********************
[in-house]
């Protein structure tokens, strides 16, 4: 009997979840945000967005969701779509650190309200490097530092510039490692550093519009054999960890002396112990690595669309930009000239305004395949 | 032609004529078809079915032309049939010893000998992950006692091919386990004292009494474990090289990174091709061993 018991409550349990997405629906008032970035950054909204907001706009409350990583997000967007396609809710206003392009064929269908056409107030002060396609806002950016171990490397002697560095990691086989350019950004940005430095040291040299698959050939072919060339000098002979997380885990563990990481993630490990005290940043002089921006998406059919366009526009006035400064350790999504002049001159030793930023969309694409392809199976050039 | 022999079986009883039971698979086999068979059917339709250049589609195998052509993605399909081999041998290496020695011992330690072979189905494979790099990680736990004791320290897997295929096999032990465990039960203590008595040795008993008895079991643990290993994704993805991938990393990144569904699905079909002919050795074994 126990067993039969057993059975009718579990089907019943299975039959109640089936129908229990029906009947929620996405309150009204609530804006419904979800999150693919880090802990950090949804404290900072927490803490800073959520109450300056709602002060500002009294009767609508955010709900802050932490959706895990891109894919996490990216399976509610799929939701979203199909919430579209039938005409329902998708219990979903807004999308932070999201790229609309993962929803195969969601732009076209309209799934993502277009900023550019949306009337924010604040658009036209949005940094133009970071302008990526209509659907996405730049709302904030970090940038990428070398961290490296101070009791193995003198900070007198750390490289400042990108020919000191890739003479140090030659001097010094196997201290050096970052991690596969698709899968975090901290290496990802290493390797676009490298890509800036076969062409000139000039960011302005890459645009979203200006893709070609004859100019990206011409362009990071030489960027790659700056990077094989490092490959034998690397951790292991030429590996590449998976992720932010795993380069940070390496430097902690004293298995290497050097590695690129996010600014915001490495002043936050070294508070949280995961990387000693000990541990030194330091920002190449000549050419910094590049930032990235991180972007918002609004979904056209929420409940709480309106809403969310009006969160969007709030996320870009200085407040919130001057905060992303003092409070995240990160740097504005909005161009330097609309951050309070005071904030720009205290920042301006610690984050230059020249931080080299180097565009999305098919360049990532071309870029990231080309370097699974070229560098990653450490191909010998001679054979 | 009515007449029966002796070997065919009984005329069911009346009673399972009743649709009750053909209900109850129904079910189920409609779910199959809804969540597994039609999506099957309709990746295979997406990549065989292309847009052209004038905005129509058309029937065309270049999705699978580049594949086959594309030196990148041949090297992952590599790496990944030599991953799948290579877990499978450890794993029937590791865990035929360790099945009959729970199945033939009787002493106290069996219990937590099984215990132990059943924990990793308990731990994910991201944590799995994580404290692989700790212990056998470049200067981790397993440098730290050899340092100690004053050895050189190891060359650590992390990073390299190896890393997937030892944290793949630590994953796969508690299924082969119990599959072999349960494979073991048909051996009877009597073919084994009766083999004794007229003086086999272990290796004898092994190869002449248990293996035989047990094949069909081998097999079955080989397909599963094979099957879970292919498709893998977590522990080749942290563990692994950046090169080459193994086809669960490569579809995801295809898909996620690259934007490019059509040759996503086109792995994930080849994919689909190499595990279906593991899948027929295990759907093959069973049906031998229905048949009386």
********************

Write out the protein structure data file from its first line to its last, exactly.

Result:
[in-house]
């Protein structure tokens, strides 16, 4: 009997979840945000967005969701779509650190309200490097530092510039490692550093519009054999960890002396112990690595669309930009000239305004395949 | 032609004529078809079915032309049939010893000998992950006692091919386990004292009494474990090289990174091709061993 018991409550349990997405629906008032970035950054909204907001706009409350990583997000967007396609809710206003392009064929269908056409107030002060396609806002950016171990490397002697560095990691086989350019950004940005430095040291040299698959050939072919060339000098002979997380885990563990990481993630490990005290940043002089921006998406059919366009526009006035400064350790999504002049001159030793930023969309694409392809199976050039 | 022999079986009883039971698979086999068979059917339709250049589609195998052509993605399909081999041998290496020695011992330690072979189905494979790099990680736990004791320290897997295929096999032990465990039960203590008595040795008993008895079991643990290993994704993805991938990393990144569904699905079909002919050795074994 126990067993039969057993059975009718579990089907019943299975039959109640089936129908229990029906009947929620996405309150009204609530804006419904979800999150693919880090802990950090949804404290900072927490803490800073959520109450300056709602002060500002009294009767609508955010709900802050932490959706895990891109894919996490990216399976509610799929939701979203199909919430579209039938005409329902998708219990979903807004999308932070999201790229609309993962929803195969969601732009076209309209799934993502277009900023550019949306009337924010604040658009036209949005940094133009970071302008990526209509659907996405730049709302904030970090940038990428070398961290490296101070009791193995003198900070007198750390490289400042990108020919000191890739003479140090030659001097010094196997201290050096970052991690596969698709899968975090901290290496990802290493390797676009490298890509800036076969062409000139000039960011302005890459645009979203200006893709070609004859100019990206011409362009990071030489960027790659700056990077094989490092490959034998690397951790292991030429590996590449998976992720932010795993380069940070390496430097902690004293298995290497050097590695690129996010600014915001490495002043936050070294508070949280995961990387000693000990541990030194330091920002190449000549050419910094590049930032990235991180972007918002609004979904056209929420409940709480309106809403969310009006969160969007709030996320870009200085407040919130001057905060992303003092409070995240990160740097504005909005161009330097609309951050309070005071904030720009205290920042301006610690984050230059020249931080080299180097565009999305098919360049990532071309870029990231080309370097699974070229560098990653450490191909010998001679054979 | 009515007449029966002796070997065919009984005329069911009346009673399972009743649709009750053909209900109850129904079910189920409609779910199959809804969540597994039609999506099957309709990746295979997406990549065989292309847009052209004038905005129509058309029937065309270049999705699978580049594949086959594309030196990148041949090297992952590599790496990944030599991953799948290579877990499978450890794993029937590791865990035929360790099945009959729970199945033939009787002493106290069996219990937590099984215990132990059943924990990793308990731990994910991201944590799995994580404290692989700790212990056998470049200067981790397993440098730290050899340092100690004053050895050189190891060359650590992390990073390299190896890393997937030892944290793949630590994953796969508690299924082969119990599959072999349960494979073991048909051996009877009597073919084994009766083999004794007229003086086999272990290796004898092994190869002449248990293996035989047990094949069909081998097999079955080989397909599963094979099957879970292919498709893998977590522990080749942290563990692994950046090169080459193994086809669960490569579809995801295809898909996620690259934007490019059509040759996503086109792995994930080849994919689909190499595990279906593991899948027929295990759907093959069973049906031998229905048949009386």